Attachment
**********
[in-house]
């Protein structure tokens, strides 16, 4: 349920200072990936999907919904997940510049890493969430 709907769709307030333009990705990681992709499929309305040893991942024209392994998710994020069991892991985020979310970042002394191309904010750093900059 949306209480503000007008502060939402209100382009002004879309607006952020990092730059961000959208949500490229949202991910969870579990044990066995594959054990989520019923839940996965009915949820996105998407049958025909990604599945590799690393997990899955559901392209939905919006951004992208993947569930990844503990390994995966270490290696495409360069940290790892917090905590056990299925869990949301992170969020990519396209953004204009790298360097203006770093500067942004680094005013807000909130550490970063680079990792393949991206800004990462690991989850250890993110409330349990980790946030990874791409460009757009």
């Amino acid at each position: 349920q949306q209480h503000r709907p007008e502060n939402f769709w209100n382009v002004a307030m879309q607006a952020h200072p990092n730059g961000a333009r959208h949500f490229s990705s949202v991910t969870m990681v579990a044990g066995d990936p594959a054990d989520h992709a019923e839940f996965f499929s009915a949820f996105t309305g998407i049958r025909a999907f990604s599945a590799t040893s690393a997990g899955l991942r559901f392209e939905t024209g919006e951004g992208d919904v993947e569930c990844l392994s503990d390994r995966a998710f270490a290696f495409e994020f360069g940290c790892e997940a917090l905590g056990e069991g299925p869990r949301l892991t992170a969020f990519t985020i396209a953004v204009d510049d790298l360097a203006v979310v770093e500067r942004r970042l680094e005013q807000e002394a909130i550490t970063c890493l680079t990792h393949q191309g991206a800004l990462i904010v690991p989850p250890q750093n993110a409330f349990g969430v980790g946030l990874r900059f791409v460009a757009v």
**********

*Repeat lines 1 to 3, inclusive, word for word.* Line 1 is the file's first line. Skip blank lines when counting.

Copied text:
[in-house]
């Protein structure tokens, strides 16, 4: 349920200072990936999907919904997940510049890493969430 709907769709307030333009990705990681992709499929309305040893991942024209392994998710994020069991892991985020979310970042002394191309904010750093900059 949306209480503000007008502060939402209100382009002004879309607006952020990092730059961000959208949500490229949202991910969870579990044990066995594959054990989520019923839940996965009915949820996105998407049958025909990604599945590799690393997990899955559901392209939905919006951004992208993947569930990844503990390994995966270490290696495409360069940290790892917090905590056990299925869990949301992170969020990519396209953004204009790298360097203006770093500067942004680094005013807000909130550490970063680079990792393949991206800004990462690991989850250890993110409330349990980790946030990874791409460009757009």
């Amino acid at each position: 349920q949306q209480h503000r709907p007008e502060n939402f769709w209100n382009v002004a307030m879309q607006a952020h200072p990092n730059g961000a333009r959208h949500f490229s990705s949202v991910t969870m990681v579990a044990g066995d990936p594959a054990d989520h992709a019923e839940f996965f499929s009915a949820f996105t309305g998407i049958r025909a999907f990604s599945a590799t040893s690393a997990g899955l991942r559901f392209e939905t024209g919006e951004g992208d919904v993947e569930c990844l392994s503990d390994r995966a998710f270490a290696f495409e994020f360069g940290c790892e997940a917090l905590g056990e069991g299925p869990r949301l892991t992170a969020f990519t985020i396209a953004v204009d510049d790298l360097a203006v979310v770093e500067r942004r970042l680094e005013q807000e002394a909130i550490t970063c890493l680079t990792h393949q191309g991206a800004l990462i904010v690991p989850p250890q750093n993110a409330f349990g969430v980790g946030l990874r900059f791409v460009a757009v």